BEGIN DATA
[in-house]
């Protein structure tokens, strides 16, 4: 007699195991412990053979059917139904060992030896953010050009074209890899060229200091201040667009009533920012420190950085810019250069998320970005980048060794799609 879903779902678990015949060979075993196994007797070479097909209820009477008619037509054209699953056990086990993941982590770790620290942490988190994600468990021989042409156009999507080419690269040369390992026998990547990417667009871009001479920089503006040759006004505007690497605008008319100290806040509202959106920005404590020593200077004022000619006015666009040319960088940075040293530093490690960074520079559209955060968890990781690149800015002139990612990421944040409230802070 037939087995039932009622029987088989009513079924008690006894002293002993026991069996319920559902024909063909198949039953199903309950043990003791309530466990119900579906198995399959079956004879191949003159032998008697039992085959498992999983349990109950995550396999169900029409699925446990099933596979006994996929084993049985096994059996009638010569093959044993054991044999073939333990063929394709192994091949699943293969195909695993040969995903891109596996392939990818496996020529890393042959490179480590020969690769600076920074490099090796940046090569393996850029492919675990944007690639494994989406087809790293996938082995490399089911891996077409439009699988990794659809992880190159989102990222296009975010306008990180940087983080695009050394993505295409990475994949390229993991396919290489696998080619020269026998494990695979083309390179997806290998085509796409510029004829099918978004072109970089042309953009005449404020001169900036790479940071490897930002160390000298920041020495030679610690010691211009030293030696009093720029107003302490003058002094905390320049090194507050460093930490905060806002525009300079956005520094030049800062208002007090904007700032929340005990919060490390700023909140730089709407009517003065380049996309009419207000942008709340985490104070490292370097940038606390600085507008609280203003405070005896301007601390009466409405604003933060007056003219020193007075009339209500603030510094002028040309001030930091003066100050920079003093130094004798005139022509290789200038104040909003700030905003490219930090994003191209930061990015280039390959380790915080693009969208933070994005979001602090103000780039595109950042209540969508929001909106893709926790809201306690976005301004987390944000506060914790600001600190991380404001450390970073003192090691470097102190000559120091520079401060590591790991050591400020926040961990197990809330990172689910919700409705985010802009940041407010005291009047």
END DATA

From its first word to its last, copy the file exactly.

[in-house]
């Protein structure tokens, strides 16, 4: 007699195991412990053979059917139904060992030896953010050009074209890899060229200091201040667009009533920012420190950085810019250069998320970005980048060794799609 879903779902678990015949060979075993196994007797070479097909209820009477008619037509054209699953056990086990993941982590770790620290942490988190994600468990021989042409156009999507080419690269040369390992026998990547990417667009871009001479920089503006040759006004505007690497605008008319100290806040509202959106920005404590020593200077004022000619006015666009040319960088940075040293530093490690960074520079559209955060968890990781690149800015002139990612990421944040409230802070 037939087995039932009622029987088989009513079924008690006894002293002993026991069996319920559902024909063909198949039953199903309950043990003791309530466990119900579906198995399959079956004879191949003159032998008697039992085959498992999983349990109950995550396999169900029409699925446990099933596979006994996929084993049985096994059996009638010569093959044993054991044999073939333990063929394709192994091949699943293969195909695993040969995903891109596996392939990818496996020529890393042959490179480590020969690769600076920074490099090796940046090569393996850029492919675990944007690639494994989406087809790293996938082995490399089911891996077409439009699988990794659809992880190159989102990222296009975010306008990180940087983080695009050394993505295409990475994949390229993991396919290489696998080619020269026998494990695979083309390179997806290998085509796409510029004829099918978004072109970089042309953009005449404020001169900036790479940071490897930002160390000298920041020495030679610690010691211009030293030696009093720029107003302490003058002094905390320049090194507050460093930490905060806002525009300079956005520094030049800062208002007090904007700032929340005990919060490390700023909140730089709407009517003065380049996309009419207000942008709340985490104070490292370097940038606390600085507008609280203003405070005896301007601390009466409405604003933060007056003219020193007075009339209500603030510094002028040309001030930091003066100050920079003093130094004798005139022509290789200038104040909003700030905003490219930090994003191209930061990015280039390959380790915080693009969208933070994005979001602090103000780039595109950042209540969508929001909106893709926790809201306690976005301004987390944000506060914790600001600190991380404001450390970073003192090691470097102190000559120091520079401060590591790991050591400020926040961990197990809330990172689910919700409705985010802009940041407010005291009047």